28th Sunday of Ordinary Time

Isaiah 25:6-10a
Philippians 4:12-14, 19-20
Matthew 22:1-14

Wedding registries. Christmas lists. Return policies. Gift cards. No one can deny that these modern conveniences make our lives easier. What do they all have in common? Personal preference. In each of these things, we have a say over the gift we receive. It’s something to which we’ve become accustomed. But does God work that way?

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Five Ways to Pray the Rosary Better

Posted on October 7, 2017 by - Vibrant Parish Toolkit

rosary

 

Did you know October is the month of the rosary? Whether you grew up praying a family rosary every night or still struggle to remember the words to the Apostles Creed, there are always ways to grow. Here are a few practical ways for you and your parish to make the most of this powerful prayer.

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Stewards of Our Sufferings

Posted on September 14, 2017 by - Everyday Stewardship

suffering

“So great and outstanding a possession is the cross that he who wins it has won a treasure.” – St. Andrew of Crete

This is complicated, isn’t it? Today crosses come in all shapes, sizes, and functions. You can find them encrusted with diamonds around the necks of celebrities. You can find them in stylized wall hangings, set in craft stores alongside distressed wood signs advising us to “Live – Laugh – Love.” St. Andrew of Crete lived in the seventh century. For St. Andrew, the cross would have retained its original, terrible value as a method of execution. Here we come to the great paradox of Christianity: a method of death as a means to life, a “treasure,” and cause of triumph.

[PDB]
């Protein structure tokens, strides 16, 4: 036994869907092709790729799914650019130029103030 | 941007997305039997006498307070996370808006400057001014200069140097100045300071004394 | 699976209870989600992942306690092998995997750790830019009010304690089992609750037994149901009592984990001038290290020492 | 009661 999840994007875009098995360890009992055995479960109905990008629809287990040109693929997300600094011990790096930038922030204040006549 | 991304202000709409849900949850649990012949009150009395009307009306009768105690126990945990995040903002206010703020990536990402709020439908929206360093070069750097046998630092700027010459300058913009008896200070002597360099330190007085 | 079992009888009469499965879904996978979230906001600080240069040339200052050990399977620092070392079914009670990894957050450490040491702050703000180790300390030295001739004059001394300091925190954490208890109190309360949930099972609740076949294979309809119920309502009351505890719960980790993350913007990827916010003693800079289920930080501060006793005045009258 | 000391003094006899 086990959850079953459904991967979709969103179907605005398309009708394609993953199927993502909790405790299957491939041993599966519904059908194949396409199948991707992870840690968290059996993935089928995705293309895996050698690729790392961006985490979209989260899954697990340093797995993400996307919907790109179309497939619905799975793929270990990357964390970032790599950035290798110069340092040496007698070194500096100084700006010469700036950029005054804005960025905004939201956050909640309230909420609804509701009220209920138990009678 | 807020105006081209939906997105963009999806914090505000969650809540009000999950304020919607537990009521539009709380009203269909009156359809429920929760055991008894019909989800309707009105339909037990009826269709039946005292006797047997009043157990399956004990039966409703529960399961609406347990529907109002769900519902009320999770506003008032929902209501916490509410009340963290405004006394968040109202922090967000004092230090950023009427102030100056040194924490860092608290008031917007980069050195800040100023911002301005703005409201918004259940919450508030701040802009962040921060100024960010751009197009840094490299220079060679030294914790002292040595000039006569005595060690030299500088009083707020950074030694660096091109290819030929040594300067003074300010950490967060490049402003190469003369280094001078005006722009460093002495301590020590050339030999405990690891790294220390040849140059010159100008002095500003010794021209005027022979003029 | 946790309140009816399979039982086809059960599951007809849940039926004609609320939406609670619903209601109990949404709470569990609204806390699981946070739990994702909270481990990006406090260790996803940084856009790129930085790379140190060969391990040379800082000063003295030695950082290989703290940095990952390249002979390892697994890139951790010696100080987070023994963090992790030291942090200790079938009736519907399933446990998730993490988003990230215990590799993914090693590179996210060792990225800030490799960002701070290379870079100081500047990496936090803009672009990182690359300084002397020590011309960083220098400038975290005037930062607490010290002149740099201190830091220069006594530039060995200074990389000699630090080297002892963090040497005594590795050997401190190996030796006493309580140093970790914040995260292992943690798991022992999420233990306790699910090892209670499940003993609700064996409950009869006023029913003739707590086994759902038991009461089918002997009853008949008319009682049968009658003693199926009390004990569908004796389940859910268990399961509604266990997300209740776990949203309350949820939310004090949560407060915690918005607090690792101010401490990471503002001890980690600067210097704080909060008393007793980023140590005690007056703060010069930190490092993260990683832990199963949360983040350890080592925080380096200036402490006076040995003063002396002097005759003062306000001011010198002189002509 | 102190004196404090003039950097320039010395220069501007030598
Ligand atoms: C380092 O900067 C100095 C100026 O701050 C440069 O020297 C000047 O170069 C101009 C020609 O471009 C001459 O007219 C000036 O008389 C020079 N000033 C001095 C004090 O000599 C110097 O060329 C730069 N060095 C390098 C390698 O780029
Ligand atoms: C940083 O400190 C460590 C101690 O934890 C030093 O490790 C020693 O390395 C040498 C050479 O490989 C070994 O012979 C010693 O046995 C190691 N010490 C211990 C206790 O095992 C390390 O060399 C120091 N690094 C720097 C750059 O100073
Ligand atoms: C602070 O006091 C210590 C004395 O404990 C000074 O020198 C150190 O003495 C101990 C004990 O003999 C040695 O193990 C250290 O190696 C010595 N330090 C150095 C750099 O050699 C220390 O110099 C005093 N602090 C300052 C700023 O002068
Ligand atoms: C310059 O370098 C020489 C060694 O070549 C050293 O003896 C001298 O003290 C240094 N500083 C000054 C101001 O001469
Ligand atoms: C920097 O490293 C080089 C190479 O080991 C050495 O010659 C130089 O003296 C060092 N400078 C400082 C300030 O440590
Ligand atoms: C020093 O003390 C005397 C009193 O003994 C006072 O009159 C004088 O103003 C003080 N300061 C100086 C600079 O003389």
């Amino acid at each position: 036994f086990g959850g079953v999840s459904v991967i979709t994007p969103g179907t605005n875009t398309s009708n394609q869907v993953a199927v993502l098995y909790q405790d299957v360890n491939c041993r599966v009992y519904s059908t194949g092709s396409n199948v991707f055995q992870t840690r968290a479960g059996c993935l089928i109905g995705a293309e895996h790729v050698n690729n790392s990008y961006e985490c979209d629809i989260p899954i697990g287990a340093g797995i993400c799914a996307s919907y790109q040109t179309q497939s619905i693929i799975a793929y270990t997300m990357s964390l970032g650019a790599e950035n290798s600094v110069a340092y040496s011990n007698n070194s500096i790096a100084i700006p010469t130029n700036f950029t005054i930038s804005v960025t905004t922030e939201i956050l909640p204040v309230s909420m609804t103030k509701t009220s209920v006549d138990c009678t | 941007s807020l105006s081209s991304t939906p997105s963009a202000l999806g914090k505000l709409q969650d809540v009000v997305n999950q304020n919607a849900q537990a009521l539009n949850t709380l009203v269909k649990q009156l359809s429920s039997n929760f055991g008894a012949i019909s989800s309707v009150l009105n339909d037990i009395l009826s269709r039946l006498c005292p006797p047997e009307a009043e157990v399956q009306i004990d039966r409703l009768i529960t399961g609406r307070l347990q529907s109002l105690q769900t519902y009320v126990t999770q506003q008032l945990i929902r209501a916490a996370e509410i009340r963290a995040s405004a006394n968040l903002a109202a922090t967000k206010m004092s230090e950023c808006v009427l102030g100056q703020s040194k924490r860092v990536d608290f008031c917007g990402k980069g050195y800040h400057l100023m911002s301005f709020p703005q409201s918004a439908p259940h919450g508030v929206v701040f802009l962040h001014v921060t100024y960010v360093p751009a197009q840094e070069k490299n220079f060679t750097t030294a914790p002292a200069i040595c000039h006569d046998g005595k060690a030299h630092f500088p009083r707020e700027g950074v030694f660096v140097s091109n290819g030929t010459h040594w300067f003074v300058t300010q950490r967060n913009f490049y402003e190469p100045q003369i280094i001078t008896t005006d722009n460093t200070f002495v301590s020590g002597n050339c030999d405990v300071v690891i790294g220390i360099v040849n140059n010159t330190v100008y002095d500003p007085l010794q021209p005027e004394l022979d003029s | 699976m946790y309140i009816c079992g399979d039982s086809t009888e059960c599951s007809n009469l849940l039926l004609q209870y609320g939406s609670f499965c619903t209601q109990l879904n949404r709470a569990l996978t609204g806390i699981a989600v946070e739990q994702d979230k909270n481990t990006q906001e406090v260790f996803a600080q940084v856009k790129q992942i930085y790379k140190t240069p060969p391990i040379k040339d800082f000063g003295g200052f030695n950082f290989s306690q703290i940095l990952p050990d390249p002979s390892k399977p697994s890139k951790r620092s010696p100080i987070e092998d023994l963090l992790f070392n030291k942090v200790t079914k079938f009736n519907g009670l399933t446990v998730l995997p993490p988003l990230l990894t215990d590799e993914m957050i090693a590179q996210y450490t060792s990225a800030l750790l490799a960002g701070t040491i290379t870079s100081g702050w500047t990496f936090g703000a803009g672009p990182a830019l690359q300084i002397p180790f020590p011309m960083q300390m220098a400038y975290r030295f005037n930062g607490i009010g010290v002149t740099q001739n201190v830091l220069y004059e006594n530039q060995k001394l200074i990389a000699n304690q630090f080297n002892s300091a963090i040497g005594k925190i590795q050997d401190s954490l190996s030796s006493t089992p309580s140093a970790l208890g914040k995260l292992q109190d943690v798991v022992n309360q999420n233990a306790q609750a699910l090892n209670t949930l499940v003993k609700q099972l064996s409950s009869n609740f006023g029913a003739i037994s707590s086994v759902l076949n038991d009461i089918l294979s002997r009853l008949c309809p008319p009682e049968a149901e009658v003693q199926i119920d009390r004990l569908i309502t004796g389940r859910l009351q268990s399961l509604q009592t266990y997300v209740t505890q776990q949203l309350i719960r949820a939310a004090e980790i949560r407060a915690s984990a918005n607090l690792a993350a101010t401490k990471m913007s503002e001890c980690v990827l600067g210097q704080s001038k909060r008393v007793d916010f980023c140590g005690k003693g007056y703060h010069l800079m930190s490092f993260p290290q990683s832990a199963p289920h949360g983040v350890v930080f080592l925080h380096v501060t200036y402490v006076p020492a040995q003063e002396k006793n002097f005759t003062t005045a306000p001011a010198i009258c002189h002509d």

Today’s feast, the Exaltation of the Holy Cross, reminds us that we’re not only stewards of our gifts. We’re also stewards of our sufferings.

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Hope and Healing in the Aftermath

Posted on September 13, 2017 by - Connect! Sunday Reflection

Connect! Sunday Reflection: Hope and Healing in the AftermathFor Sunday, September 17, 2017
24th Sunday of Ordinary Time

Sirach 27:30—28:7
Romans 14:7-9
Matthew 18:21-35

These past few weeks, the United States has been battered by events of cataclysmic proportions. Hurricanes Harvey and Irma and the Equifax data breach have shoved tit-for-tat political headlines out of the limelight. Compelling, community-driven stories abound, whether it’s the quirky tenacity of Key West residents, a moving letter from the mayor of New Orleans, or Beyoncé volunteering in her hometown.

For those of us without connections to the South, the events could seem distant, and beyond the sphere of immediate concern, a matter of sympathetic thoughts, $20 donations, and passing prayers. For residents, however, the aftermath can stretch far into the future.

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Bringing Young Adults to Christ

Posted on August 19, 2017 by - Vibrant Parish Toolkit

young adultsWhat started as a basement prayer group now draws around one hundred weekly attendees from up to sixty miles away. ARMEE is what happens when a community doesn’t wait for ministry to come to them.

Back in 2008, California native Josh Madruga would pray on a regular basis with some of his friends in their hometown of Turlock. As they continued to pray and do youth ministry together, they realized God wanted to do something bigger.